What is a Layer Mask?

The principle of layer masks explained

The perhaps most powerful technique within Photoshop is the use of layer masks. But maybe you wonder, what is a layer mask? Most people to whom I explain it find it difficult. It is actually quite confusing, but try to understand the explanation below, because the key to good and enjoyable working with Photoshop is understanding how it works.
Don't panic if you don't understand it the first time you read it. Read it a second time, and try to play with it in Photoshop.

If you are not sure what layers are, read my What are layers post first.

Why use Layer Masks?

With layer masks it's much easier to blend parts of layers. What I mean by this is best explained with the following example.
Look at the image below. Here I explain to myself how a camera works :-).

What is a Layer Mask? Putting me and me together is easy with a layer mask
Putting me and me together is easy with a layer mask

To make this image, I didn't have to make a difficult accurate selection. I did the following:

  • I placed the two images on top of each other and aligned them (to be explained later).
  • The top layer is the image where I'm sitting, so this is all I see at that moment.
  • In the upper layer I created a so-called Layer Mask, nothing happens yet.
  • I made this mask black (Edit> Fill...). The complete layer becomes transparent so I see the bottom image of me standing.
  • And then I painted with white and a soft brush on where I sit, until I'm completely visible.
    By using that mask in combination with a soft brush you can see that the top layer (a part of it) blends seamlessly with the bottom layer.

Do not worry if you do not immediately understand how I did it, for now it's important that you understand what the mask is for.

Take a look at the following images to help you understand the principle.

What is a Layer Mask? An example of using a layer mask
Part of the layer 0 you can see through the transparent areas of layer 1, thanks to the layer mask of layer 1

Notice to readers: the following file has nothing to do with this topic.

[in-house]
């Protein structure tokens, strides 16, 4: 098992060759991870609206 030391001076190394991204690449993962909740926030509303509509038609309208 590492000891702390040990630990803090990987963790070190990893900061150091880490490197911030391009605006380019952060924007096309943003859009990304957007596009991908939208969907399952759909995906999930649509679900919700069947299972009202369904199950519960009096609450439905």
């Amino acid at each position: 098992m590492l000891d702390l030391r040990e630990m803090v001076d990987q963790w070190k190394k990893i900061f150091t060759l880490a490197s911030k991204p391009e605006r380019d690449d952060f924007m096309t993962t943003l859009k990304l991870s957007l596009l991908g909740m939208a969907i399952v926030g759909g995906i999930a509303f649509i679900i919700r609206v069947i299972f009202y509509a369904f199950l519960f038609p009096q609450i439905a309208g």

What is a Layer Mask? So black hides the content of a layer to make it transparent
So black hides the content of a layer to make it transparent, so now you can see what is a layer mask.

So what is a Layer Mask?

  • A layer mask is a grayscale image that indicates where the layer is transparent
  • With a layer mask you can hide parts of a layer
  • With a layer mask, the entire content of a layer is retained, but you only see a part of it
  • Where it is black in the mask, the layer content is transparent (invisible, you may see the contents of the underlying layer if there is one)
  • Where it is white in the mask, you see the layer content
  • Where it is gray in the mask, the layer content is 'semi-transparent'

With the knowledge you now have, try to predict what you see on your screen in the example below, where you see a part of the layer panel and at the right of the top layer's thumbnail image you see the layer mask with a black, a white and a gray part.
What do you think is the effect?

What is a Layer Mask? Two layers, the top layer with a layer mask.
Two layers, the top layer with a layer mask. What do you see on the screen? (Click to find out if you were right)

I hope your question what is a Layer Mask? is clearly answered in this post.
If you have questions or suggestions, please leave a message.

In a future post I will elaborate on different ways to use layer masks.